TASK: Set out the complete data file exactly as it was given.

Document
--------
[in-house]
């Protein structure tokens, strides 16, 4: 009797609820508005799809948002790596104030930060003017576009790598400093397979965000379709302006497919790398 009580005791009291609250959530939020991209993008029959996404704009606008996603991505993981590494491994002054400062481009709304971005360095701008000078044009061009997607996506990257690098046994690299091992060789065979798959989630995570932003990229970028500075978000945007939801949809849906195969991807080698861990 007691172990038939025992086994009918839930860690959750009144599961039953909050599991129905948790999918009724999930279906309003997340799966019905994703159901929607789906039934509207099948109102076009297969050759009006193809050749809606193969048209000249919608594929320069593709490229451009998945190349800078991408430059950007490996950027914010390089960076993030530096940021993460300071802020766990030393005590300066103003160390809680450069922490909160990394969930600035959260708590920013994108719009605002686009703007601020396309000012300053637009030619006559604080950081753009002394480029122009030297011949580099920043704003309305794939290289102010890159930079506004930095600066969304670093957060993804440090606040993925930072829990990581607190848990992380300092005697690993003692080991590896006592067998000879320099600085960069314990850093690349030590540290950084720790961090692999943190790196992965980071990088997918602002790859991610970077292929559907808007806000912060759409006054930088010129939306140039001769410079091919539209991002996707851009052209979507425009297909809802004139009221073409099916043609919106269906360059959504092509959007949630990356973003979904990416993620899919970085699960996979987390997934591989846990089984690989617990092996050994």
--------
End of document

[in-house]
């Protein structure tokens, strides 16, 4: 009797609820508005799809948002790596104030930060003017576009790598400093397979965000379709302006497919790398 009580005791009291609250959530939020991209993008029959996404704009606008996603991505993981590494491994002054400062481009709304971005360095701008000078044009061009997607996506990257690098046994690299091992060789065979798959989630995570932003990229970028500075978000945007939801949809849906195969991807080698861990 007691172990038939025992086994009918839930860690959750009144599961039953909050599991129905948790999918009724999930279906309003997340799966019905994703159901929607789906039934509207099948109102076009297969050759009006193809050749809606193969048209000249919608594929320069593709490229451009998945190349800078991408430059950007490996950027914010390089960076993030530096940021993460300071802020766990030393005590300066103003160390809680450069922490909160990394969930600035959260708590920013994108719009605002686009703007601020396309000012300053637009030619006559604080950081753009002394480029122009030297011949580099920043704003309305794939290289102010890159930079506004930095600066969304670093957060993804440090606040993925930072829990990581607190848990992380300092005697690993003692080991590896006592067998000879320099600085960069314990850093690349030590540290950084720790961090692999943190790196992965980071990088997918602002790859991610970077292929559907808007806000912060759409006054930088010129939306140039001769410079091919539209991002996707851009052209979507425009297909809802004139009221073409099916043609919106269906360059959504092509959007949630990356973003979904990416993620899919970085699960996979987390997934591989846990089984690989617990092996050994």